- ItemSurvival of South African patients on renal replacement therapy(European Renal Association - European Dialysis and Transplant Association (ERA-EDTA), 2020-10) Jardine, Thabiet; Wong, Esther; Steenkamp, Retha; Caskey, Fergus J.; Davids, Mogamat RazeenBackground The majority of South Africans rely on a resource-constrained public healthcare sector, where access to renal replacement therapy (RRT) is strictly rationed. The incidence of RRT in this sector is only 4.4 per million population (pmp), whereas it is 139 pmp in the private sector, which serves mainly the 16% of South Africans who have medical insurance. Data on the outcomes of RRT may influence policies and resource allocation. This study evaluated, for the first time, the survival of South African patients starting RRT based on data from the South African Renal Registry. Methods The cohort included patients with end-stage kidney disease who initiated RRT between January 2013 and September 2016. Data were collected on potential risk factors for mortality. Failure events included stopping treatment without recovery of renal function and death. Patients were censored at 1 year or upon recovery of renal function or loss to follow-up. The 1-year patient survival was estimated using the Kaplan–Meier method and the association of potential risk factors with survival was assessed using multivariable Cox proportional hazards regression. Results The cohort comprised 6187 patients. The median age was 52.5 years, 47.2% had diabetes, 10.2% were human immunodeficiency virus (HIV) positive and 82.2% had haemodialysis as their first RRT modality. A total of 542 patients died within 1 year of initiating RRT, and overall 1-year survival was 90.4% [95% confidence interval (CI) 89.6–91.2]. Survival was similar in patients treated in the private sector as compared with the public healthcare sector [hazard ratio 0.93 (95% CI 0.72–1.21)]. Higher mortality was associated with older age and a primary renal diagnosis of ‘Other’ or ‘Aetiology unknown’. When compared with those residing in the Western Cape, patients residing in the Northern Cape, Eastern Cape, Mpumalanga and Free State provinces had higher mortality. There was no difference in mortality based on ethnicity, diabetes or treatment modality. The 1-year survival was 95.9 and 94.2% in HIV-positive and -negative patients, respectively. One-fifth of the cohort had no data on HIV status and the survival in this group was considerably lower at 77.1% (P < 0.001). Conclusions The survival rates of South African patients accessing RRT are comparable to those in better-resourced countries. It is still unclear what effect, if any, HIV infection has on survival.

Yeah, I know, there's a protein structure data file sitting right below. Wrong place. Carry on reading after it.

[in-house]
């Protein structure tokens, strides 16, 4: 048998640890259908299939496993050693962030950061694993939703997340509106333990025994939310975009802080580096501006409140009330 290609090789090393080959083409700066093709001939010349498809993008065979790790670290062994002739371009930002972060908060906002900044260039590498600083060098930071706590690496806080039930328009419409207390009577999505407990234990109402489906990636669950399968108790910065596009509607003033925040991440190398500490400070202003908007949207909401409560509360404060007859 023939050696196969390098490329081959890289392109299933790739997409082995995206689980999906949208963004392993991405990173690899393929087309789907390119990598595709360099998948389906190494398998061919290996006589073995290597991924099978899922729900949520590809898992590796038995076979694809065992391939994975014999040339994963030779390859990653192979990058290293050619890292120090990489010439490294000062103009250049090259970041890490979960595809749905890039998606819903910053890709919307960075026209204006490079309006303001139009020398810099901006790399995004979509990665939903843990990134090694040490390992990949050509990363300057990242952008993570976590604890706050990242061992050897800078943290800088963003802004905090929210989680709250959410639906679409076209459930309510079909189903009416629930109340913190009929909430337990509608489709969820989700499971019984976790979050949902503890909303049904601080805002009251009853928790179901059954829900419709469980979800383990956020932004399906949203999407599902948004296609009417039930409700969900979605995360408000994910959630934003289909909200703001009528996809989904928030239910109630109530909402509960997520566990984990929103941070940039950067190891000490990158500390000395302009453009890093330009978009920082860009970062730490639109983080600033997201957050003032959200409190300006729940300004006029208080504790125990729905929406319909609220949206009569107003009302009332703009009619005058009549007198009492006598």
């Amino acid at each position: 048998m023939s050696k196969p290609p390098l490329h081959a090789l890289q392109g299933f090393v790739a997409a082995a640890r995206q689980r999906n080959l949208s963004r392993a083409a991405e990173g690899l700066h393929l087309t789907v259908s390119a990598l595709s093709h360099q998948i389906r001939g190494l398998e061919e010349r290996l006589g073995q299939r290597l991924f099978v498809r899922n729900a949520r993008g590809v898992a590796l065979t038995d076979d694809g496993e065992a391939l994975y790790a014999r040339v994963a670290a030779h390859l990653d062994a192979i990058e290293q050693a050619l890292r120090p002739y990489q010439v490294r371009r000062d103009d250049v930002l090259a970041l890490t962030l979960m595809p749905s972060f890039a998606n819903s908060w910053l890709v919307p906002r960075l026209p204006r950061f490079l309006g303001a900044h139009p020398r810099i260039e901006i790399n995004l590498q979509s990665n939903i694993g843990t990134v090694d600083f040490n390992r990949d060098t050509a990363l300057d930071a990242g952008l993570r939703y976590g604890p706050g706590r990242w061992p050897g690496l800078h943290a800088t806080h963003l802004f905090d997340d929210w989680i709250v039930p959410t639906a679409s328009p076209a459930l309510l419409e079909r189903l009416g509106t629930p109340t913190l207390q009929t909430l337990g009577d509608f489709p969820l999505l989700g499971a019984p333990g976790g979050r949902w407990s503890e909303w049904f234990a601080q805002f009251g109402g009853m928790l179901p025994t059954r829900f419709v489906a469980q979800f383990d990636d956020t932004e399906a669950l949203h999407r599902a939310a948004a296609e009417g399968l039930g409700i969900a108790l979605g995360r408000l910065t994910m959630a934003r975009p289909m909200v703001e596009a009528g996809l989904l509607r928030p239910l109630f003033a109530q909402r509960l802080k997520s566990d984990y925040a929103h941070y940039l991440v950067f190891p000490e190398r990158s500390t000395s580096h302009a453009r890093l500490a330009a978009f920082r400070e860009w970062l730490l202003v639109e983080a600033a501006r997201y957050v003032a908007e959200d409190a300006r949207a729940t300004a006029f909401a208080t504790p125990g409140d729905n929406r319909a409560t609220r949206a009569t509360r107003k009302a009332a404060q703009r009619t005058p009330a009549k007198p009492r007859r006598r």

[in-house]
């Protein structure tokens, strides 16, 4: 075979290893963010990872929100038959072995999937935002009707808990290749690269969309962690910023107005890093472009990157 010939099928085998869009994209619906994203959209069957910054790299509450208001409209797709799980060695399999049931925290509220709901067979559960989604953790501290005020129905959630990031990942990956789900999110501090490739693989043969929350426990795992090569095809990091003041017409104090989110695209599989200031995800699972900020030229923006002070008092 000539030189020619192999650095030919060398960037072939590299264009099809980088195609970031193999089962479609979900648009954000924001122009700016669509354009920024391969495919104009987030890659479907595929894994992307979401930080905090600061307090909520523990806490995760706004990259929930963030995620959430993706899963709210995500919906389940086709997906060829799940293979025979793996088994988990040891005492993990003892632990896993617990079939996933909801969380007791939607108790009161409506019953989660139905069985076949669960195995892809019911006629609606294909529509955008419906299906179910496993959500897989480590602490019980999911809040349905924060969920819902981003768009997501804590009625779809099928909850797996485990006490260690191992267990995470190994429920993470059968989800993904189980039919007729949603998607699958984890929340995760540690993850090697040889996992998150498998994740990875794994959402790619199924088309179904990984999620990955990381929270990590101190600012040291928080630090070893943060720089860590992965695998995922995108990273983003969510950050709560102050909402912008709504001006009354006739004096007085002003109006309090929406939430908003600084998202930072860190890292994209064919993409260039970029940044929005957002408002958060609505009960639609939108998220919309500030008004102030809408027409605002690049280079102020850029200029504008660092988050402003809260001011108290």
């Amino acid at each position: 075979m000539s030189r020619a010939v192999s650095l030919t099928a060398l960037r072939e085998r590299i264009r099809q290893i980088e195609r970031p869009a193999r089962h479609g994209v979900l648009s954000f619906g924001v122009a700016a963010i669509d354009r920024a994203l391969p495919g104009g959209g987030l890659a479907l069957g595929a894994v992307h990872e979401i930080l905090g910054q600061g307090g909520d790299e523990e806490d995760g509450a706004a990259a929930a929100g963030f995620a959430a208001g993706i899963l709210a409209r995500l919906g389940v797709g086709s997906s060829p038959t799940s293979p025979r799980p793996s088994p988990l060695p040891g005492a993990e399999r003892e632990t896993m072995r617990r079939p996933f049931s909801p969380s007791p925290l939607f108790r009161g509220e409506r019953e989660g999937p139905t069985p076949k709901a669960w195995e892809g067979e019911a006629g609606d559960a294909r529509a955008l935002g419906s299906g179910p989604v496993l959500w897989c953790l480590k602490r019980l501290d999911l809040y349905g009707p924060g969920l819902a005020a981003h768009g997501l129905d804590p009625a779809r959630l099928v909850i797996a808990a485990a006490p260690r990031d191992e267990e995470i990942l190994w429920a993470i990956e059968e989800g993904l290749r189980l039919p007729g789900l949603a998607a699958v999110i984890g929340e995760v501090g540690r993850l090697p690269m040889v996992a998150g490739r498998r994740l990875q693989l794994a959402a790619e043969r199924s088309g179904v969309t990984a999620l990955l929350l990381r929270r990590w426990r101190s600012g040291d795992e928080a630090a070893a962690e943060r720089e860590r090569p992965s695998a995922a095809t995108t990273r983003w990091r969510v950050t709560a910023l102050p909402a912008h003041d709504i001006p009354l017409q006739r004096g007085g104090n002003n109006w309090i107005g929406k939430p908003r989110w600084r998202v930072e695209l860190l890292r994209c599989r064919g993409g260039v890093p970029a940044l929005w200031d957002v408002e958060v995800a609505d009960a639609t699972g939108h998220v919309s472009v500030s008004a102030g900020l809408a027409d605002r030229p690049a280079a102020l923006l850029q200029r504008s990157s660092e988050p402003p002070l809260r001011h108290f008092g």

- ItemTrends in the nephrologist workforce in South Africa (2002–2017) and forecasting for 2030(Public Library of Science, 2021) Kumashie, Dominic Dzamesi; Tiwari, Ritika; Hassen, Muhammed; Chikte, Usuf M. E.; Davids, Mogamat RazeenBackground: The growing global health burden of kidney disease is substantial and the nephrology workforce is critical to managing it. There are concerns that the nephrology workforce appears to be shrinking in many countries. This study analyses trends in South Africa for the period 2002–2017, describes current training capacity and uses this as a basis for forecasting the nephrology workforce for 2030. Methods: Data on registered nephrologists for the period 2002 to 2017 was obtained from the Health Professions Council of South Africa and the Colleges of Medicine of South Africa. Training capacity was assessed using data on government-funded posts for nephrologists and nephrology trainees, as well as training post numbers (the latter reflecting potential training capacity). Based on the trends, the gap in the supply of nephrologists was forecast for 2030 based on three targets: reducing the inequalities in provincial nephrologist densities, reducing the gap between public and private sector nephrologist densities, and international benchmarking using the Global Kidney Health Atlas and British Renal Society recommendations. Results: The number of nephrologists increased from 53 to 141 (paediatric nephrologists increased from 9 to 22) over the period 2002–2017. The density in 2017 was 2.5 nephrologists per million population (pmp). In 2002, the median age of nephrologists was 46 years (interquartile range (IQR) 39–56 years) and in 2017 the median age was 48 years (IQR 41–56 years). The number of female nephrologists increased from 4 to 43 and the number of Black nephrologists increased from 3 to 24. There have been no nephrologists practising in the North West and Mpumalanga provinces and only one each in Limpopo and the Northern Cape. The current rate of production of nephrologists is eight per year. At this rate, and considering estimates of nephrologists exiting the workforce, there will be 2.6 nephrologists pmp in 2030. There are 17 government-funded nephrology trainee posts while the potential number based on the prescribed trainer-trainee ratio is 72. To increase the nephrologist density of all provinces to at least the level of KwaZulu-Natal (2.8 pmp), which has a density closest to the country average, a projected 72 additional nephrologists (six per year) would be needed by 2030. Benchmarking against the 25th centile (5.1 pmp) of upper-middle-income countries (UMICs) reported in the Global Kidney Health Atlas would require the training of an additional eight nephrologists per year. Conclusions South Africa has insufficient nephrologists, especially in the public sector and in certain provinces. A substantial increase in the production of new nephrologists is required. This requires an increase in funded training posts and posts for qualified nephrologists in the public sector. This study has estimated the numbers and distribution of nephrologists needed to address provincial inequalities and achieve realistic nephrologist density targets. density of all provinces to at least the level of KwaZulu-Natal (2.8 pmp), which has a density closest to the country average, a projected 72 additional nephrologists (six per year) would be needed by 2030. Benchmarking against the 25th centile (5.1 pmp) of upper-middleincome countries (UMICs) reported in the Global Kidney Health Atlas would require the training of an additional eight nephrologists per year. Conclusions: South Africa has insufficient nephrologists, especially in the public sector and in certain provinces. A substantial increase in the production of new nephrologists is required. This requires an increase in funded training posts and posts for qualified nephrologists in the public sector. This study has estimated the numbers and distribution of nephrologists needed to address provincial inequalities and achieve realistic nephrologist density targets.